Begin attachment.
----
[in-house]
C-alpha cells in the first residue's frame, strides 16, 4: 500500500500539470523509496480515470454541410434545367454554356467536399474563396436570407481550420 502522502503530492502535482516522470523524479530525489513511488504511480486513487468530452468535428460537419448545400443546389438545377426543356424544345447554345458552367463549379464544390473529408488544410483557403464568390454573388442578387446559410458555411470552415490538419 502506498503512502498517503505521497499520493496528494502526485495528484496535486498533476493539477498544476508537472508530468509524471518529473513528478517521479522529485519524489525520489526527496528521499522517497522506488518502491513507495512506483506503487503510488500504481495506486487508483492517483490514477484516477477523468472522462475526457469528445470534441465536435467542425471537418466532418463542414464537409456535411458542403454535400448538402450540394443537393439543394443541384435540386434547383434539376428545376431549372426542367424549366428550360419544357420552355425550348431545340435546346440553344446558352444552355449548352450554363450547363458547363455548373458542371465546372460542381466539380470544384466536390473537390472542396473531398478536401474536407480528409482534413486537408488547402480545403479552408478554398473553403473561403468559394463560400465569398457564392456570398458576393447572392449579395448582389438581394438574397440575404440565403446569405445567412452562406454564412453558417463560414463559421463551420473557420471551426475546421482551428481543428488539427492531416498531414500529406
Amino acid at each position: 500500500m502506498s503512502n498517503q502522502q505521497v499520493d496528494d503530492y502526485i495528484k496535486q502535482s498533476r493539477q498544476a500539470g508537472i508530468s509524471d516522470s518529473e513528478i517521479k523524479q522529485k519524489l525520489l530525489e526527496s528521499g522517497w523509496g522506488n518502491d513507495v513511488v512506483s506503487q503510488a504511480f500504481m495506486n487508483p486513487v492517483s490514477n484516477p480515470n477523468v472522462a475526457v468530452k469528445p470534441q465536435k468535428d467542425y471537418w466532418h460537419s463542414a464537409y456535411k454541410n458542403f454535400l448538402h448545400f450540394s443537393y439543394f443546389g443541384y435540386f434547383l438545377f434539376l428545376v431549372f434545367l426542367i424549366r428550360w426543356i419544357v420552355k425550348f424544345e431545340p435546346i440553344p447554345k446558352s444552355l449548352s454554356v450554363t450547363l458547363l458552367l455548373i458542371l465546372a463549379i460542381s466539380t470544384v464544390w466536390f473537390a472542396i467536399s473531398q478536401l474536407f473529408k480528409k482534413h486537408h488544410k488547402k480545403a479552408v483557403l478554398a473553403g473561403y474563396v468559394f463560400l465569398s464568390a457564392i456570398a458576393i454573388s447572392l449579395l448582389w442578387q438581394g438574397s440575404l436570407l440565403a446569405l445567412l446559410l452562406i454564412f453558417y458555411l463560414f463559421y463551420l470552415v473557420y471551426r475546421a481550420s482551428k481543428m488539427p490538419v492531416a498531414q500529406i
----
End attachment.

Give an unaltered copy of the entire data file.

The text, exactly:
[in-house]
C-alpha cells in the first residue's frame, strides 16, 4: 500500500500539470523509496480515470454541410434545367454554356467536399474563396436570407481550420 502522502503530492502535482516522470523524479530525489513511488504511480486513487468530452468535428460537419448545400443546389438545377426543356424544345447554345458552367463549379464544390473529408488544410483557403464568390454573388442578387446559410458555411470552415490538419 502506498503512502498517503505521497499520493496528494502526485495528484496535486498533476493539477498544476508537472508530468509524471518529473513528478517521479522529485519524489525520489526527496528521499522517497522506488518502491513507495512506483506503487503510488500504481495506486487508483492517483490514477484516477477523468472522462475526457469528445470534441465536435467542425471537418466532418463542414464537409456535411458542403454535400448538402450540394443537393439543394443541384435540386434547383434539376428545376431549372426542367424549366428550360419544357420552355425550348431545340435546346440553344446558352444552355449548352450554363450547363458547363455548373458542371465546372460542381466539380470544384466536390473537390472542396473531398478536401474536407480528409482534413486537408488547402480545403479552408478554398473553403473561403468559394463560400465569398457564392456570398458576393447572392449579395448582389438581394438574397440575404440565403446569405445567412452562406454564412453558417463560414463559421463551420473557420471551426475546421482551428481543428488539427492531416498531414500529406
Amino acid at each position: 500500500m502506498s503512502n498517503q502522502q505521497v499520493d496528494d503530492y502526485i495528484k496535486q502535482s498533476r493539477q498544476a500539470g508537472i508530468s509524471d516522470s518529473e513528478i517521479k523524479q522529485k519524489l525520489l530525489e526527496s528521499g522517497w523509496g522506488n518502491d513507495v513511488v512506483s506503487q503510488a504511480f500504481m495506486n487508483p486513487v492517483s490514477n484516477p480515470n477523468v472522462a475526457v468530452k469528445p470534441q465536435k468535428d467542425y471537418w466532418h460537419s463542414a464537409y456535411k454541410n458542403f454535400l448538402h448545400f450540394s443537393y439543394f443546389g443541384y435540386f434547383l438545377f434539376l428545376v431549372f434545367l426542367i424549366r428550360w426543356i419544357v420552355k425550348f424544345e431545340p435546346i440553344p447554345k446558352s444552355l449548352s454554356v450554363t450547363l458547363l458552367l455548373i458542371l465546372a463549379i460542381s466539380t470544384v464544390w466536390f473537390a472542396i467536399s473531398q478536401l474536407f473529408k480528409k482534413h486537408h488544410k488547402k480545403a479552408v483557403l478554398a473553403g473561403y474563396v468559394f463560400l465569398s464568390a457564392i456570398a458576393i454573388s447572392l449579395l448582389w442578387q438581394g438574397s440575404l436570407l440565403a446569405l445567412l446559410l452562406i454564412f453558417y458555411l463560414f463559421y463551420l470552415v473557420y471551426r475546421a481550420s482551428k481543428m488539427p490538419v492531416a498531414q500529406i